In the name of "internationalizing" Ontario's education system for example, school boards are becoming very competitive in recruiting international students through private agencies as a source of revenue. This now expands into the K-12 sector the emphasis on international student recruitment to offset cuts to education that began under the Harris government and continued under McGuinty. In addition, more and more emphasis is being placed on bringing in private companies that provide platforms for delivering online education as a means to eliminate the human factor in education and "do more with less" rather than to improve the quality of education and have technology serve the human factor. Once again this direction is not being taken by involving those who are to provide the education in deciding what is required. Instead it is dictated from the Ontario government and then implemented by school boards.

These reforms result in definite problems in the education system as more and more decision-making by locally-elected officials is eliminated and arrangements are made without the participation and the right to say No! of those who will be affected by the decisions and who uphold the best interests of the students. The consequences of this direction being imposed in K-12 education are on the minds of delegates attending the upcoming provincial meetings and are reflected in some of the motions put forward by local unions especially as concerns the problems arising from moving to a province wide benefits plan as well as the way the government has used provincial bargaining to override provisions in local collective agreements which upheld higher standards. There are also concerns being raised about how technology should be used in education.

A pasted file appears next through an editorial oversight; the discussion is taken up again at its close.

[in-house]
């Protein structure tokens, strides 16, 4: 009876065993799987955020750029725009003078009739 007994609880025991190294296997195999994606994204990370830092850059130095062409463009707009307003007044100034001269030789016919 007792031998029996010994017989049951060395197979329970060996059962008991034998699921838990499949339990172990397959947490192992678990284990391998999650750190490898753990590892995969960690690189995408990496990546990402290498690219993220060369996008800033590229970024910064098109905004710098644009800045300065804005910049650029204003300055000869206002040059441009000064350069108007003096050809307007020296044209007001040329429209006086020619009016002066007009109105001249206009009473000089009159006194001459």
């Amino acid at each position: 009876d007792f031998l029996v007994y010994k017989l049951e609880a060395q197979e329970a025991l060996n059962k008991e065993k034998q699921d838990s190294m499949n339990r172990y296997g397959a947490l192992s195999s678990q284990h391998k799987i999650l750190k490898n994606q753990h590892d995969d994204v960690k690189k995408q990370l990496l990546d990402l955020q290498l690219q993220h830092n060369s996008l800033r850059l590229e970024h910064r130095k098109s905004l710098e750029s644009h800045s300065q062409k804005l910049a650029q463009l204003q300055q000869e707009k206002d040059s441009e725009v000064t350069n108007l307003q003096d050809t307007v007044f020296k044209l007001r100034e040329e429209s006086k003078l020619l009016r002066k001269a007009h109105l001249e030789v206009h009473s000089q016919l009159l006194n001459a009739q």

These concerns reflect teachers' and education workers' lack of say over their working conditions and underscore the importance for them to affirm their right to decide their wages and working conditions as they are students' learning conditions.

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Strikes at Ontario Universities

York University Academic Workers on Strike

Rally at York University, March 5, 2018.

On March 5, teaching assistants, graduate assistants and part-time faculty at York University, members of Local 3903 of the Canadian Union of Public Employees (CUPE), began strike action after overwhelmingly rejecting York University's final offer.

CUPE 3903 represents nearly 3,000 contract faculty, teaching assistants, graduate assistants and research assistants at York University within three separate units. Unit 1 (Graduate Students with Teaching Contracts, mostly Teaching Assistants), Unit 2 (Contract Faculty) and Unit 3 (Graduate Assistants). All three have been attempting to negotiate a collective agreement with York for several months.

In mass meetings, members of all three units voted a resounding No! to permitting York's "final offer"' to even go to a ratification vote. "Our members have loudly and clearly given York University Administration the same message we have been telling for months -- namely that the positions they were advancing at the bargaining table were unacceptable," said Devin Lefebvre, chair of CUPE 3903.

"York could have listened to what we've been telling them and actually negotiated. Instead, they chose to hold to positions they knew were unacceptable to the bargaining committee and the membership," Lefebvre said.